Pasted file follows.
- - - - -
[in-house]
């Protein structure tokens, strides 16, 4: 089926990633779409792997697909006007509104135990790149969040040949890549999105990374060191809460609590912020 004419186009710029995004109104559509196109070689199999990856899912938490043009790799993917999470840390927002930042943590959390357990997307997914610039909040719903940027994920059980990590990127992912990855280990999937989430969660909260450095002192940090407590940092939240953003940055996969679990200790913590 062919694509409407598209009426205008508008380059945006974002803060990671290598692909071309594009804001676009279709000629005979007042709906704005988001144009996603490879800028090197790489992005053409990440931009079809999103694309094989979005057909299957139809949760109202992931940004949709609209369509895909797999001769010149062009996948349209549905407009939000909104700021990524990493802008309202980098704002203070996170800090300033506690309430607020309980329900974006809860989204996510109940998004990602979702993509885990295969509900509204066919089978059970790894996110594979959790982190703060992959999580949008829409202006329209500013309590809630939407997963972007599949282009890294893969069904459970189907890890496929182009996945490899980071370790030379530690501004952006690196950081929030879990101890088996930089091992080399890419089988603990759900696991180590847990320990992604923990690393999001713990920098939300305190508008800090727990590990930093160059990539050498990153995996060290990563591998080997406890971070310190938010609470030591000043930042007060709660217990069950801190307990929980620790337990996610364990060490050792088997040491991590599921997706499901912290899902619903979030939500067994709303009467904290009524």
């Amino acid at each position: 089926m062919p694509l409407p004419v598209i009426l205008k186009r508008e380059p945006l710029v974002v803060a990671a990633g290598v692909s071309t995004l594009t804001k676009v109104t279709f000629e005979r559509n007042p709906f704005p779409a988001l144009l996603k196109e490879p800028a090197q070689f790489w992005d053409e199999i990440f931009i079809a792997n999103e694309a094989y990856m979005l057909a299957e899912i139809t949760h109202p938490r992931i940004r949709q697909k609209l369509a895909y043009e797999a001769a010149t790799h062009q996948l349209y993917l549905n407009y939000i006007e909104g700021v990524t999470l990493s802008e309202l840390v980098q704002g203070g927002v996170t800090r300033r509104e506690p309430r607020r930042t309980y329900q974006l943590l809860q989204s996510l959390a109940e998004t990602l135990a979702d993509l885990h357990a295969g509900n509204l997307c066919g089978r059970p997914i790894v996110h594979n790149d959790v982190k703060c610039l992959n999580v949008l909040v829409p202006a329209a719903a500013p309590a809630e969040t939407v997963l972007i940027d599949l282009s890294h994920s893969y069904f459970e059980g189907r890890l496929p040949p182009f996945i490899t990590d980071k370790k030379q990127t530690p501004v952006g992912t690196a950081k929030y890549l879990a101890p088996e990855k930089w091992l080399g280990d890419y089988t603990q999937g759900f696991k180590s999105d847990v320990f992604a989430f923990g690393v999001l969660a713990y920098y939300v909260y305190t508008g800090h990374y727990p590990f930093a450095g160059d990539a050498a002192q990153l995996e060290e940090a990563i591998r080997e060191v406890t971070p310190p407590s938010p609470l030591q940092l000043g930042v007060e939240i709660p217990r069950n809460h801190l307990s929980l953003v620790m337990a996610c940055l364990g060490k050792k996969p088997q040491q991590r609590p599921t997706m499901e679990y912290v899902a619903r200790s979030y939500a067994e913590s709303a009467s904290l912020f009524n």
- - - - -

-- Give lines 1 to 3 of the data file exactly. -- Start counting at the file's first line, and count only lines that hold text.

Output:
[in-house]
């Protein structure tokens, strides 16, 4: 089926990633779409792997697909006007509104135990790149969040040949890549999105990374060191809460609590912020 004419186009710029995004109104559509196109070689199999990856899912938490043009790799993917999470840390927002930042943590959390357990997307997914610039909040719903940027994920059980990590990127992912990855280990999937989430969660909260450095002192940090407590940092939240953003940055996969679990200790913590 062919694509409407598209009426205008508008380059945006974002803060990671290598692909071309594009804001676009279709000629005979007042709906704005988001144009996603490879800028090197790489992005053409990440931009079809999103694309094989979005057909299957139809949760109202992931940004949709609209369509895909797999001769010149062009996948349209549905407009939000909104700021990524990493802008309202980098704002203070996170800090300033506690309430607020309980329900974006809860989204996510109940998004990602979702993509885990295969509900509204066919089978059970790894996110594979959790982190703060992959999580949008829409202006329209500013309590809630939407997963972007599949282009890294893969069904459970189907890890496929182009996945490899980071370790030379530690501004952006690196950081929030879990101890088996930089091992080399890419089988603990759900696991180590847990320990992604923990690393999001713990920098939300305190508008800090727990590990930093160059990539050498990153995996060290990563591998080997406890971070310190938010609470030591000043930042007060709660217990069950801190307990929980620790337990996610364990060490050792088997040491991590599921997706499901912290899902619903979030939500067994709303009467904290009524």
């Amino acid at each position: 089926m062919p694509l409407p004419v598209i009426l205008k186009r508008e380059p945006l710029v974002v803060a990671a990633g290598v692909s071309t995004l594009t804001k676009v109104t279709f000629e005979r559509n007042p709906f704005p779409a988001l144009l996603k196109e490879p800028a090197q070689f790489w992005d053409e199999i990440f931009i079809a792997n999103e694309a094989y990856m979005l057909a299957e899912i139809t949760h109202p938490r992931i940004r949709q697909k609209l369509a895909y043009e797999a001769a010149t790799h062009q996948l349209y993917l549905n407009y939000i006007e909104g700021v990524t999470l990493s802008e309202l840390v980098q704002g203070g927002v996170t800090r300033r509104e506690p309430r607020r930042t309980y329900q974006l943590l809860q989204s996510l959390a109940e998004t990602l135990a979702d993509l885990h357990a295969g509900n509204l997307c066919g089978r059970p997914i790894v996110h594979n790149d959790v982190k703060c610039l992959n999580v949008l909040v829409p202006a329209a719903a500013p309590a809630e969040t939407v997963l972007i940027d599949l282009s890294h994920s893969y069904f459970e059980g189907r890890l496929p040949p182009f996945i490899t990590d980071k370790k030379q990127t530690p501004v952006g992912t690196a950081k929030y890549l879990a101890p088996e990855k930089w091992l080399g280990d890419y089988t603990q999937g759900f696991k180590s999105d847990v320990f992604a989430f923990g690393v999001l969660a713990y920098y939300v909260y305190t508008g800090h990374y727990p590990f930093a450095g160059d990539a050498a002192q990153l995996e060290e940090a990563i591998r080997e060191v406890t971070p310190p407590s938010p609470l030591q940092l000043g930042v007060e939240i709660p217990r069950n809460h801190l307990s929980l953003v620790m337990a996610c940055l364990g060490k050792k996969p088997q040491q991590r609590p599921t997706m499901e679990y912290v899902a619903r200790s979030y939500a067994e913590s709303a009467s904290l912020f009524n």